When we took delivery on the boat we also took hundreds of “before” pictures. Since then when I open up a compartment for some reason, I’ll open up before picture and look for subtle changes I might not spot without a reference. SO far we could buy a new camera on what this has saved us by catching problems early.
Kent Takacs says
Samm Souvigny says
Ryan Hof why haven’t we done this?= we need too! Would save a lot of hassle
Charliss 'Char' Smith says
Wonderful advice. My S.O. and I purchased a Cal 33 in March and have been learning each time we board (even when just “camping” in a bajia for the weekend is a learning experience for both of us).
Ellen @ The Cynical Sailor says
This is what I’ve slowly been doing with our new boat. It’s been great for learning more about the different systems as I go. I’m not a great drawer, so instead of sketching our systems, I’ve been taking photos and using them to make diagrams in PowerPoint.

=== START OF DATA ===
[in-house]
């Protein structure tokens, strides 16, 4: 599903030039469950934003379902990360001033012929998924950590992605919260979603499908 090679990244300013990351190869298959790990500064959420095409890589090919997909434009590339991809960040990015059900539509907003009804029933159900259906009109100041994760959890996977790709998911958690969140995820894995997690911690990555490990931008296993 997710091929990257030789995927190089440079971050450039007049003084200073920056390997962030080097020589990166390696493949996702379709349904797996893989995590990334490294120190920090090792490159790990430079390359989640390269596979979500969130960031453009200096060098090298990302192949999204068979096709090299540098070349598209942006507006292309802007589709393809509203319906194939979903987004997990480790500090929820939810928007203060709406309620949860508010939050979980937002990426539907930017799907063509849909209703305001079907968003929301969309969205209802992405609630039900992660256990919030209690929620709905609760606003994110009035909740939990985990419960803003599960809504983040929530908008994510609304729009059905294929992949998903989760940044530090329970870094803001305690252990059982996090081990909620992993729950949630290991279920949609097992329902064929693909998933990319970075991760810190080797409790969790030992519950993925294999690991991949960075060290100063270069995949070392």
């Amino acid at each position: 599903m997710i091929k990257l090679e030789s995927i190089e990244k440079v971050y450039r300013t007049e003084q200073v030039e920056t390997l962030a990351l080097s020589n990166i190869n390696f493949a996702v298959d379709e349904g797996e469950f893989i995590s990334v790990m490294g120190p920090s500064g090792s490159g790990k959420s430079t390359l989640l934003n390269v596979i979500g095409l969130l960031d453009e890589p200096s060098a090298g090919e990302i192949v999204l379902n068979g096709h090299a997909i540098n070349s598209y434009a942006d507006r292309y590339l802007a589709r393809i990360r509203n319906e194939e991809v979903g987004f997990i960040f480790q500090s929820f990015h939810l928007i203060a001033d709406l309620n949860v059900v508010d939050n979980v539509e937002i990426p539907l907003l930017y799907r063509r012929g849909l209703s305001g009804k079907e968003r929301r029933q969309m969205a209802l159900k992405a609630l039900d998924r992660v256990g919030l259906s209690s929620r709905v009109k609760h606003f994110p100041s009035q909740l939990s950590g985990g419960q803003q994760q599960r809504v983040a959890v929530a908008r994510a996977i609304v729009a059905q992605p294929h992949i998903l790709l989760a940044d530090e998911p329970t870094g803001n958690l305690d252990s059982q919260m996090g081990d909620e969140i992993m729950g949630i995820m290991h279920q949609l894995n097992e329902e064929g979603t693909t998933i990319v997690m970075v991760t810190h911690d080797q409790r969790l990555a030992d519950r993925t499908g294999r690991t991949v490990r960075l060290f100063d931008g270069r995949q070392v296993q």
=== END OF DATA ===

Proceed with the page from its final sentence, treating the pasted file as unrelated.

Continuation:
Carolyn Shearlock says
Good idea — it’s the same thing of making you really figure it out to have a diagram.
Rick Garvin says
Christine, good read.
Heather Howe says
I have saved this very valuable piece of info!!!!!!
Anne Ellingsen says
We are in that learning curve now. Just purchased 38′ Sabre. Good information
Lisa Kelly says
We are newbies to our 41 ft Tartan Tock. Lots to learn, but exciting too!
Beth Allen McLeod says
Debbie Bailey-Laubacher says
Good tips! Thanks
Lynne Hubbard says
Thanks for running this article again! We just bought a Sabre 42 and I’ve been feeling overwhelmed about having to learn the systems. You’ve provided the systematic, common sense approach I’ve needed!
Carolyn Shearlock says
Glad it’s helpful and congrats on the new boat! Eat the elephant one bite at a time 🙂